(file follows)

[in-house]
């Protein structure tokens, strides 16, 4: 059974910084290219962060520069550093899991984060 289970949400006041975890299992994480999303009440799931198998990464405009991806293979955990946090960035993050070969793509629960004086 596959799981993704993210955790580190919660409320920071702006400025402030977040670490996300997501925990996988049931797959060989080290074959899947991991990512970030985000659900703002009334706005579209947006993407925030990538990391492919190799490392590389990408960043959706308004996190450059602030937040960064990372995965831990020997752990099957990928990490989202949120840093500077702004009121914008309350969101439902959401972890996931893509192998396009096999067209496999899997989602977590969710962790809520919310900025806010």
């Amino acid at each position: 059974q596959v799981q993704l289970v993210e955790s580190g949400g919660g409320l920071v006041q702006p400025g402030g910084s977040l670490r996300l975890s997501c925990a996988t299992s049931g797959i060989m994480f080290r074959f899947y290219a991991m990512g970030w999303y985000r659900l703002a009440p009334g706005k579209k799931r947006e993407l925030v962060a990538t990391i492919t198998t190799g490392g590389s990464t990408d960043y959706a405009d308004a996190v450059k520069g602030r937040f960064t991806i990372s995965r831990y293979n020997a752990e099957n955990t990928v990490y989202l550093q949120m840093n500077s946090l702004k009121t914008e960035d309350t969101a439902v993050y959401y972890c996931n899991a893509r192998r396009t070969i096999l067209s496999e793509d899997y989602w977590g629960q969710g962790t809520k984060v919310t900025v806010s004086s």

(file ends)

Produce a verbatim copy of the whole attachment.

[in-house]
């Protein structure tokens, strides 16, 4: 059974910084290219962060520069550093899991984060 289970949400006041975890299992994480999303009440799931198998990464405009991806293979955990946090960035993050070969793509629960004086 596959799981993704993210955790580190919660409320920071702006400025402030977040670490996300997501925990996988049931797959060989080290074959899947991991990512970030985000659900703002009334706005579209947006993407925030990538990391492919190799490392590389990408960043959706308004996190450059602030937040960064990372995965831990020997752990099957990928990490989202949120840093500077702004009121914008309350969101439902959401972890996931893509192998396009096999067209496999899997989602977590969710962790809520919310900025806010």
């Amino acid at each position: 059974q596959v799981q993704l289970v993210e955790s580190g949400g919660g409320l920071v006041q702006p400025g402030g910084s977040l670490r996300l975890s997501c925990a996988t299992s049931g797959i060989m994480f080290r074959f899947y290219a991991m990512g970030w999303y985000r659900l703002a009440p009334g706005k579209k799931r947006e993407l925030v962060a990538t990391i492919t198998t190799g490392g590389s990464t990408d960043y959706a405009d308004a996190v450059k520069g602030r937040f960064t991806i990372s995965r831990y293979n020997a752990e099957n955990t990928v990490y989202l550093q949120m840093n500077s946090l702004k009121t914008e960035d309350t969101a439902v993050y959401y972890c996931n899991a893509r192998r396009t070969i096999l067209s496999e793509d899997y989602w977590g629960q969710g962790t809520k984060v919310t900025v806010s004086s």